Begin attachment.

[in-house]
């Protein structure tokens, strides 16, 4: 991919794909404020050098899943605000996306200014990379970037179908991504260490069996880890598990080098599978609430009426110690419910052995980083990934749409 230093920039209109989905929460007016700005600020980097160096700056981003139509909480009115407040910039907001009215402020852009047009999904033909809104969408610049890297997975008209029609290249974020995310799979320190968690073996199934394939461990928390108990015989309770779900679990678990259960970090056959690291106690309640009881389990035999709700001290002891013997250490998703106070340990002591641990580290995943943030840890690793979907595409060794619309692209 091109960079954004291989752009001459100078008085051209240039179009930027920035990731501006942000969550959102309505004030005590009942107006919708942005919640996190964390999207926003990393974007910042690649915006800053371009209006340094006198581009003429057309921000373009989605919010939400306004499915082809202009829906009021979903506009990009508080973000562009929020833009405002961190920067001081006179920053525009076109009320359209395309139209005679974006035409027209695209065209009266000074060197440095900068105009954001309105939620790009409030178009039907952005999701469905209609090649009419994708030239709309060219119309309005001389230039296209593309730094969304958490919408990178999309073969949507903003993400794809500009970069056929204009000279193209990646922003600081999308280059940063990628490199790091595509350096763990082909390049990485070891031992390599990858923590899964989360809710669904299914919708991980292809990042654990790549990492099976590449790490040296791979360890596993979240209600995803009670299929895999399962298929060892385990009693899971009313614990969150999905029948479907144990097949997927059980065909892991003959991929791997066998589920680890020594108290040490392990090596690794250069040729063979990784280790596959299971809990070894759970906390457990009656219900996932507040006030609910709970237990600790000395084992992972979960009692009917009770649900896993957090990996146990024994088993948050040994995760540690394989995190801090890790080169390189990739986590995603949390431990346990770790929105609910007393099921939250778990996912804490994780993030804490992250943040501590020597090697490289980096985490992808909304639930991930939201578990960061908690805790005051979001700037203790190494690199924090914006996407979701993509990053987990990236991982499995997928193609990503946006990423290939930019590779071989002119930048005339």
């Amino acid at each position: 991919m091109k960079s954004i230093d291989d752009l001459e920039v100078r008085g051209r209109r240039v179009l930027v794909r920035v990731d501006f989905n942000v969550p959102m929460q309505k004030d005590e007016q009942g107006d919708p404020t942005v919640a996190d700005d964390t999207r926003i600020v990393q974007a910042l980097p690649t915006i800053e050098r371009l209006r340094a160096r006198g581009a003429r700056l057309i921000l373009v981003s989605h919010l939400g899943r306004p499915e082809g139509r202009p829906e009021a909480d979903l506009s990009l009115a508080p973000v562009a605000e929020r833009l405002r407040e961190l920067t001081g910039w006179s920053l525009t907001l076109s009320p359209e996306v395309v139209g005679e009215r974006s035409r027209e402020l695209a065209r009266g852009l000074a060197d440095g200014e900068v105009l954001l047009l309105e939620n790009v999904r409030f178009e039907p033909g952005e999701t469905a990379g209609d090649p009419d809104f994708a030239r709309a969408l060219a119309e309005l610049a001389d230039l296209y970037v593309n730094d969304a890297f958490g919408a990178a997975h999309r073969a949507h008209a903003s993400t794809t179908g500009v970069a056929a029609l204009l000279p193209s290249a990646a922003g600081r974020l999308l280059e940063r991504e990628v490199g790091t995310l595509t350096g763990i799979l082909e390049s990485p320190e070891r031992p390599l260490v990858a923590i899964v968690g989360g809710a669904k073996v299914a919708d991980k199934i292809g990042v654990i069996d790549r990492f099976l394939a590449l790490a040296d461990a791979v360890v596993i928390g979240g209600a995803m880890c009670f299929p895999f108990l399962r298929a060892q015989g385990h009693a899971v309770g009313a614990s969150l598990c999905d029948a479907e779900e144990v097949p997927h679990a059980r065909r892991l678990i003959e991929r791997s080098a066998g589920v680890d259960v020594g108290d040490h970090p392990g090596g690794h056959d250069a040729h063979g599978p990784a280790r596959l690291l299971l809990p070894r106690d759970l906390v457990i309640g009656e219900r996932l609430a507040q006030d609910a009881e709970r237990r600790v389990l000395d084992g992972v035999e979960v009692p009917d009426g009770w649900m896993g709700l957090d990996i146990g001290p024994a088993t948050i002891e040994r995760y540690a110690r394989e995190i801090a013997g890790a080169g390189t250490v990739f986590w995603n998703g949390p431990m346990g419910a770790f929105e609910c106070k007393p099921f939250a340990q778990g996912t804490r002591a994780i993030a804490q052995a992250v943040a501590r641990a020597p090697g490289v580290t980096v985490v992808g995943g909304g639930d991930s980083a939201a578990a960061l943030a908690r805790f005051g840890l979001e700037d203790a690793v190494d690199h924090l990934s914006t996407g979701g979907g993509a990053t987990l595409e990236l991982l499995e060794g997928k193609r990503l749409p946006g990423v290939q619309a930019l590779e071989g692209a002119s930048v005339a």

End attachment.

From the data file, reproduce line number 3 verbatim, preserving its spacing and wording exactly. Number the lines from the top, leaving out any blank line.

């Amino acid at each position: 991919m091109k960079s954004i230093d291989d752009l001459e920039v100078r008085g051209r209109r240039v179009l930027v794909r920035v990731d501006f989905n942000v969550p959102m929460q309505k004030d005590e007016q009942g107006d919708p404020t942005v919640a996190d700005d964390t999207r926003i600020v990393q974007a910042l980097p690649t915006i800053e050098r371009l209006r340094a160096r006198g581009a003429r700056l057309i921000l373009v981003s989605h919010l939400g899943r306004p499915e082809g139509r202009p829906e009021a909480d979903l506009s990009l009115a508080p973000v562009a605000e929020r833009l405002r407040e961190l920067t001081g910039w006179s920053l525009t907001l076109s009320p359209e996306v395309v139209g005679e009215r974006s035409r027209e402020l695209a065209r009266g852009l000074a060197d440095g200014e900068v105009l954001l047009l309105e939620n790009v999904r409030f178009e039907p033909g952005e999701t469905a990379g209609d090649p009419d809104f994708a030239r709309a969408l060219a119309e309005l610049a001389d230039l296209y970037v593309n730094d969304a890297f958490g919408a990178a997975h999309r073969a949507h008209a903003s993400t794809t179908g500009v970069a056929a029609l204009l000279p193209s290249a990646a922003g600081r974020l999308l280059e940063r991504e990628v490199g790091t995310l595509t350096g763990i799979l082909e390049s990485p320190e070891r031992p390599l260490v990858a923590i899964v968690g989360g809710a669904k073996v299914a919708d991980k199934i292809g990042v654990i069996d790549r990492f099976l394939a590449l790490a040296d461990a791979v360890v596993i928390g979240g209600a995803m880890c009670f299929p895999f108990l399962r298929a060892q015989g385990h009693a899971v309770g009313a614990s969150l598990c999905d029948a479907e779900e144990v097949p997927h679990a059980r065909r892991l678990i003959e991929r791997s080098a066998g589920v680890d259960v020594g108290d040490h970090p392990g090596g690794h056959d250069a040729h063979g599978p990784a280790r596959l690291l299971l809990p070894r106690d759970l906390v457990i309640g009656e219900r996932l609430a507040q006030d609910a009881e709970r237990r600790v389990l000395d084992g992972v035999e979960v009692p009917d009426g009770w649900m896993g709700l957090d990996i146990g001290p024994a088993t948050i002891e040994r995760y540690a110690r394989e995190i801090a013997g890790a080169g390189t250490v990739f986590w995603n998703g949390p431990m346990g419910a770790f929105e609910c106070k007393p099921f939250a340990q778990g996912t804490r002591a994780i993030a804490q052995a992250v943040a501590r641990a020597p090697g490289v580290t980096v985490v992808g995943g909304g639930d991930s980083a939201a578990a960061l943030a908690r805790f005051g840890l979001e700037d203790a690793v190494d690199h924090l990934s914006t996407g979701g979907g993509a990053t987990l595409e990236l991982l499995e060794g997928k193609r990503l749409p946006g990423v290939q619309a930019l590779e071989g692209a002119s930048v005339a």